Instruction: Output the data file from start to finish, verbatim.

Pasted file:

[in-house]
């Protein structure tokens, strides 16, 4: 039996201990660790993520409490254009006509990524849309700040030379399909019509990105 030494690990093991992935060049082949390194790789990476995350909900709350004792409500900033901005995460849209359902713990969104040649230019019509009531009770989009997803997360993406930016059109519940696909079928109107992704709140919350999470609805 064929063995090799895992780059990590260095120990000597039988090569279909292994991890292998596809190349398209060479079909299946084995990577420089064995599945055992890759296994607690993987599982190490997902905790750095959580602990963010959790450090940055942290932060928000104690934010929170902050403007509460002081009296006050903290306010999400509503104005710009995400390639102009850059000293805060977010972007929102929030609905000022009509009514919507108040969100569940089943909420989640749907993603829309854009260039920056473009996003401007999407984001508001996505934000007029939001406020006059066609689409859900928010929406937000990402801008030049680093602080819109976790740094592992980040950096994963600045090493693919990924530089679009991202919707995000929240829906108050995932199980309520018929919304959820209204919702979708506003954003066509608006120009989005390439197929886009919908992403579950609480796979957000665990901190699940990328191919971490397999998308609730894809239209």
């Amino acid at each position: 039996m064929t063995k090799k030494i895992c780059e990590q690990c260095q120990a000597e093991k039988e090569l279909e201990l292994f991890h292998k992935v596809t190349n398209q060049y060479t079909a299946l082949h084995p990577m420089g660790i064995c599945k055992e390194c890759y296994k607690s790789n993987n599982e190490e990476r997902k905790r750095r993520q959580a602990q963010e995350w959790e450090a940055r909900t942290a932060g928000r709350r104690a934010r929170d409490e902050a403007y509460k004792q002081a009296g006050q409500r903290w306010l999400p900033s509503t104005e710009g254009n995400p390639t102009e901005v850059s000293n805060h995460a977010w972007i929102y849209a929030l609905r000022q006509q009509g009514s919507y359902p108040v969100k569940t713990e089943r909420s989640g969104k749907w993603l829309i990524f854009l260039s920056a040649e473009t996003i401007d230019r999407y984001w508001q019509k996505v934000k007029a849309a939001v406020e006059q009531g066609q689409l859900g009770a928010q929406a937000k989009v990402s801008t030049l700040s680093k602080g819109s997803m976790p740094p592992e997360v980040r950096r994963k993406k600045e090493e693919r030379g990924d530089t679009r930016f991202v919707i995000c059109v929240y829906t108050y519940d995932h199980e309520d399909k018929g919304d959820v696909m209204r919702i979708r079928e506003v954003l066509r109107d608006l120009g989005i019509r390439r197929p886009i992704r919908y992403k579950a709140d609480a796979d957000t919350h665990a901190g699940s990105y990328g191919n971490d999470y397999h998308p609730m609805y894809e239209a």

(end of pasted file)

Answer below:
[in-house]
């Protein structure tokens, strides 16, 4: 039996201990660790993520409490254009006509990524849309700040030379399909019509990105 030494690990093991992935060049082949390194790789990476995350909900709350004792409500900033901005995460849209359902713990969104040649230019019509009531009770989009997803997360993406930016059109519940696909079928109107992704709140919350999470609805 064929063995090799895992780059990590260095120990000597039988090569279909292994991890292998596809190349398209060479079909299946084995990577420089064995599945055992890759296994607690993987599982190490997902905790750095959580602990963010959790450090940055942290932060928000104690934010929170902050403007509460002081009296006050903290306010999400509503104005710009995400390639102009850059000293805060977010972007929102929030609905000022009509009514919507108040969100569940089943909420989640749907993603829309854009260039920056473009996003401007999407984001508001996505934000007029939001406020006059066609689409859900928010929406937000990402801008030049680093602080819109976790740094592992980040950096994963600045090493693919990924530089679009991202919707995000929240829906108050995932199980309520018929919304959820209204919702979708506003954003066509608006120009989005390439197929886009919908992403579950609480796979957000665990901190699940990328191919971490397999998308609730894809239209």
């Amino acid at each position: 039996m064929t063995k090799k030494i895992c780059e990590q690990c260095q120990a000597e093991k039988e090569l279909e201990l292994f991890h292998k992935v596809t190349n398209q060049y060479t079909a299946l082949h084995p990577m420089g660790i064995c599945k055992e390194c890759y296994k607690s790789n993987n599982e190490e990476r997902k905790r750095r993520q959580a602990q963010e995350w959790e450090a940055r909900t942290a932060g928000r709350r104690a934010r929170d409490e902050a403007y509460k004792q002081a009296g006050q409500r903290w306010l999400p900033s509503t104005e710009g254009n995400p390639t102009e901005v850059s000293n805060h995460a977010w972007i929102y849209a929030l609905r000022q006509q009509g009514s919507y359902p108040v969100k569940t713990e089943r909420s989640g969104k749907w993603l829309i990524f854009l260039s920056a040649e473009t996003i401007d230019r999407y984001w508001q019509k996505v934000k007029a849309a939001v406020e006059q009531g066609q689409l859900g009770a928010q929406a937000k989009v990402s801008t030049l700040s680093k602080g819109s997803m976790p740094p592992e997360v980040r950096r994963k993406k600045e090493e693919r030379g990924d530089t679009r930016f991202v919707i995000c059109v929240y829906t108050y519940d995932h199980e309520d399909k018929g919304d959820v696909m209204r919702i979708r079928e506003v954003l066509r109107d608006l120009g989005i019509r390439r197929p886009i992704r919908y992403k579950a709140d609480a796979d957000t919350h665990a901190g699940s990105y990328g191919n971490d999470y397999h998308p609730m609805y894809e239209a």